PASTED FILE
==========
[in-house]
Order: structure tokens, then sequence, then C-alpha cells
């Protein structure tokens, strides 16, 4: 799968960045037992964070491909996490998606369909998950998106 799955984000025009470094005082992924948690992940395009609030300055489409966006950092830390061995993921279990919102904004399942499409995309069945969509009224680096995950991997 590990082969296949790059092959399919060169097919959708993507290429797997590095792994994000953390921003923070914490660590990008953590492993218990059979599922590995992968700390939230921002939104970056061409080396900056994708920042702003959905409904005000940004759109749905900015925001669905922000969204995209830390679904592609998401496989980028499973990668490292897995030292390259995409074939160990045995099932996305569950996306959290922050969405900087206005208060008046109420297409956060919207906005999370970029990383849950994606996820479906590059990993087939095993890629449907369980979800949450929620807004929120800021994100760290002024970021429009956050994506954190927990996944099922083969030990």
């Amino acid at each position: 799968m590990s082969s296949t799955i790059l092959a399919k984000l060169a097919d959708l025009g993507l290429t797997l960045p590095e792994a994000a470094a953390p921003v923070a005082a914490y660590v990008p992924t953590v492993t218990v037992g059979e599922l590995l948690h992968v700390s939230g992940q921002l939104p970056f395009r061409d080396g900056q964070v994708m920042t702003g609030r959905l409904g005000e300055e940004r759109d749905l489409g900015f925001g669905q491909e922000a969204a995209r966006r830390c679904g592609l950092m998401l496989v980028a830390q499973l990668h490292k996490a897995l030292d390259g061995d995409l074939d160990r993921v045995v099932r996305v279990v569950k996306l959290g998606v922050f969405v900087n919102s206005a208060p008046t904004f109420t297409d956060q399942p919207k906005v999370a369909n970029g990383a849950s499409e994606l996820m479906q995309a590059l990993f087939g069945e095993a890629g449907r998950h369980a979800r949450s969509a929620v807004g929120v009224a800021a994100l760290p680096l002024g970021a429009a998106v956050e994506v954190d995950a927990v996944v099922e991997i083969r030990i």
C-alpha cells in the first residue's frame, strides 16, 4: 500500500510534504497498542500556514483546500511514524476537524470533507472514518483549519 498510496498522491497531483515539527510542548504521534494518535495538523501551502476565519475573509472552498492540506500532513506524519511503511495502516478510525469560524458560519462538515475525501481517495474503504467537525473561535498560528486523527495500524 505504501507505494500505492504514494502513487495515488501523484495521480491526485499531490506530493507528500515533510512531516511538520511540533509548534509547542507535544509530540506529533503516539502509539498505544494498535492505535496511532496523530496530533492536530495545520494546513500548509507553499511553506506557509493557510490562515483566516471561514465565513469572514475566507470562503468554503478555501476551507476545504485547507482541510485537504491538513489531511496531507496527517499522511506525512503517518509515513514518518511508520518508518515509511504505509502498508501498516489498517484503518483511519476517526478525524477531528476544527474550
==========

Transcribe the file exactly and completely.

[in-house]
Order: structure tokens, then sequence, then C-alpha cells
């Protein structure tokens, strides 16, 4: 799968960045037992964070491909996490998606369909998950998106 799955984000025009470094005082992924948690992940395009609030300055489409966006950092830390061995993921279990919102904004399942499409995309069945969509009224680096995950991997 590990082969296949790059092959399919060169097919959708993507290429797997590095792994994000953390921003923070914490660590990008953590492993218990059979599922590995992968700390939230921002939104970056061409080396900056994708920042702003959905409904005000940004759109749905900015925001669905922000969204995209830390679904592609998401496989980028499973990668490292897995030292390259995409074939160990045995099932996305569950996306959290922050969405900087206005208060008046109420297409956060919207906005999370970029990383849950994606996820479906590059990993087939095993890629449907369980979800949450929620807004929120800021994100760290002024970021429009956050994506954190927990996944099922083969030990």
């Amino acid at each position: 799968m590990s082969s296949t799955i790059l092959a399919k984000l060169a097919d959708l025009g993507l290429t797997l960045p590095e792994a994000a470094a953390p921003v923070a005082a914490y660590v990008p992924t953590v492993t218990v037992g059979e599922l590995l948690h992968v700390s939230g992940q921002l939104p970056f395009r061409d080396g900056q964070v994708m920042t702003g609030r959905l409904g005000e300055e940004r759109d749905l489409g900015f925001g669905q491909e922000a969204a995209r966006r830390c679904g592609l950092m998401l496989v980028a830390q499973l990668h490292k996490a897995l030292d390259g061995d995409l074939d160990r993921v045995v099932r996305v279990v569950k996306l959290g998606v922050f969405v900087n919102s206005a208060p008046t904004f109420t297409d956060q399942p919207k906005v999370a369909n970029g990383a849950s499409e994606l996820m479906q995309a590059l990993f087939g069945e095993a890629g449907r998950h369980a979800r949450s969509a929620v807004g929120v009224a800021a994100l760290p680096l002024g970021a429009a998106v956050e994506v954190d995950a927990v996944v099922e991997i083969r030990i």
C-alpha cells in the first residue's frame, strides 16, 4: 500500500510534504497498542500556514483546500511514524476537524470533507472514518483549519 498510496498522491497531483515539527510542548504521534494518535495538523501551502476565519475573509472552498492540506500532513506524519511503511495502516478510525469560524458560519462538515475525501481517495474503504467537525473561535498560528486523527495500524 505504501507505494500505492504514494502513487495515488501523484495521480491526485499531490506530493507528500515533510512531516511538520511540533509548534509547542507535544509530540506529533503516539502509539498505544494498535492505535496511532496523530496530533492536530495545520494546513500548509507553499511553506506557509493557510490562515483566516471561514465565513469572514475566507470562503468554503478555501476551507476545504485547507482541510485537504491538513489531511496531507496527517499522511506525512503517518509515513514518518511508520518508518515509511504505509502498508501498516489498517484503518483511519476517526478525524477531528476544527474550